Code dreams

Ahab had his whale.
Quixote had his windmills.
I have a content management system.
But I will finish mine. 

A year ago, this was a quixotic task; something to be talked about in the realm of what-if with Jeff on a trip to Birmingham.  A movie—one or another—after all, we see many.

"What if," he said, after listening to me go on for quite some time, "you wrote something yourself?  Have you given that any thought?"

Clenched between my kneecaps was a notebook full of just that—code dreams.  In pen, in scribble, with question marks and doodles on the side.  Scribbles that, in the right slant of light, might look like the beginnings of a schema.  Dreams, translated through the medium of ink to the permanence of a printed page that no one but me would ever read.

"A little.  Every now and then."  If you translate 'every now and then' to mean 'you should see the pages upon pages I've got written out about this' … that is.

I spent a good portion of today beating on a section of code that seemed to be right, but just didn't work properly.  It took me several hours to painstakingly trace the problem to an improperly scoped variable.  I was calling it inside a function, and expecting to get the global version, but only got the local version (which had no value).

That fixed, the newest feature worked.  Of course, it wasn't a minor feature—it was the first step in implementing seamless support for multiple sites in one Quarto install.  Rather important, in the grand scheme of things.

Since then, I've gone on to give Kat some rudimentary knitting tutoring, and—oh yeah—spliced in code so that it's easy to import users across site lines.  Once that code was completed and tested, I retired to the kitchen to fix myself a small celebratory drink.

I can do this.  I keep telling myself this.  I am never going to be the world's most proficient or elegant coder, but this project has long since ceased to be just an attempt to craft a piece of software.  It's become my attempt to prove to myself what everyone else already seems to take for granted—that I'm capable of producing something like this.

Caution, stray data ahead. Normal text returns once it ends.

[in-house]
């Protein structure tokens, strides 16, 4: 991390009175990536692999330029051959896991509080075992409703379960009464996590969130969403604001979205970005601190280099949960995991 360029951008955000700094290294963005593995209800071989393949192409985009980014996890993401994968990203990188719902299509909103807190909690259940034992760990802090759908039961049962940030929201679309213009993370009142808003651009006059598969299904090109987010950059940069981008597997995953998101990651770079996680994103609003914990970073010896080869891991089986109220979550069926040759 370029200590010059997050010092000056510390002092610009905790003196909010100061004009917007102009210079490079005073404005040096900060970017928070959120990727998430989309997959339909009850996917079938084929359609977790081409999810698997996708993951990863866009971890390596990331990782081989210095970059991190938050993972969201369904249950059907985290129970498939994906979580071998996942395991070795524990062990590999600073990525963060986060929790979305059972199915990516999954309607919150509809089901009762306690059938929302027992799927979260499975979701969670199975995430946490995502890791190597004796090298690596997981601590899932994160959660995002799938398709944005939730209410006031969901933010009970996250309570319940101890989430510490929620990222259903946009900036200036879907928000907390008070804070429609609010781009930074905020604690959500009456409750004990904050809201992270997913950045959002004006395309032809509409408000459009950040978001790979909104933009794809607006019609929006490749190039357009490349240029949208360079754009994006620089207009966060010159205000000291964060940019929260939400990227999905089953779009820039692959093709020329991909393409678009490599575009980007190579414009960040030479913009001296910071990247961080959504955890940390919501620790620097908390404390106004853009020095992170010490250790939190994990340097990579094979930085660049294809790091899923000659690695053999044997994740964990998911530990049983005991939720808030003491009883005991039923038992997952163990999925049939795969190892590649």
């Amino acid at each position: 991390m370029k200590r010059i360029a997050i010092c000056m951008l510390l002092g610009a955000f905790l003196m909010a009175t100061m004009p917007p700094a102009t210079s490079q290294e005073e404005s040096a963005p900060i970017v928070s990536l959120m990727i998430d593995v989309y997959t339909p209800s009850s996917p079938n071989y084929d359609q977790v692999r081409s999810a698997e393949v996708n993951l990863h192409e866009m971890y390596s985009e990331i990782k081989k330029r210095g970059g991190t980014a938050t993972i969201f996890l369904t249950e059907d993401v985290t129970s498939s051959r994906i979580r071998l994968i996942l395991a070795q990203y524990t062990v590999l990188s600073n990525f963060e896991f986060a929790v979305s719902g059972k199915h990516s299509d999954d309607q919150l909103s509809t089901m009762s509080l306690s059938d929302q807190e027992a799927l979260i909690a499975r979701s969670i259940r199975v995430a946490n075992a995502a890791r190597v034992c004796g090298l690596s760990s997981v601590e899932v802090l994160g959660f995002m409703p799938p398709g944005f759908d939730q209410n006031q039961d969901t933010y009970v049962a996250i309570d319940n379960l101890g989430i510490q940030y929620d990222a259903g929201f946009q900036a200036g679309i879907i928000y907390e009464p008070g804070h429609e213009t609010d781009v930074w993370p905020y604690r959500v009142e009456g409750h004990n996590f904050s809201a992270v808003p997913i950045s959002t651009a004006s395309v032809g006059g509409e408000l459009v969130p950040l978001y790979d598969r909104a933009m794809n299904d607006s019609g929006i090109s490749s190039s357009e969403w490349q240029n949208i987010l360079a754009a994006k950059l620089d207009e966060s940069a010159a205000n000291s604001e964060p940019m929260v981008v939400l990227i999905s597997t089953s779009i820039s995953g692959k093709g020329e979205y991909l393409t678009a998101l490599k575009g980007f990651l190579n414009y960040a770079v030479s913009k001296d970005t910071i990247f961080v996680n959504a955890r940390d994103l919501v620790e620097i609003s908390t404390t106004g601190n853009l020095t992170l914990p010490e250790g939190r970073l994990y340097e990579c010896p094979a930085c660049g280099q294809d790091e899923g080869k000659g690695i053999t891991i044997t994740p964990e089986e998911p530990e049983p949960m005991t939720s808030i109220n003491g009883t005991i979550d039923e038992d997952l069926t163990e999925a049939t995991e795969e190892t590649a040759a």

Tomorrow I've really got to tackle the database backup page (ah, hello, nemesis!) and see about finishing up the rest of the manage-entries page.  After that, the next logical step is probably to work on resolving the thorny issues of time zones.

Back to the notebook, yeah.
Mostly because I'm starting to run out of things that need doing on the admin interface.
Partly because I'm afraid I've forgotten something.
I'm sure I've forgotten something.

I'm to the point now that I really don't care if the world ever sees this software.  Perhaps this is something best savored in private, with the friends who understand what effort it took to create.  I am not doing this for the money; I'm doing it for the flexibility, the proof, the tangible result of effort given.

The goal:  have a working, albeit unfinished, system by the end of August.  Preferably a week before, so that I'm squared away before dragon*con.

A girl can dream.
It's gotten me this far.

A side note.  If you're interested in helping me crash-test, drop me an email.  I'm likely to consider your offer a bit more seriously if I either know you, or have corresponded with you before, but don't let that terrify you.  Beta-testers don't get anything cool, unless you think making someone else's code go 'boom!' is your idea of cool.  I make no guarantees that I'll ever release Quarto publicly at all, so you'd better be in it for the curiosity and humor value.


Heh, a few months ago, you could have said "jowilson has his college degree. . ."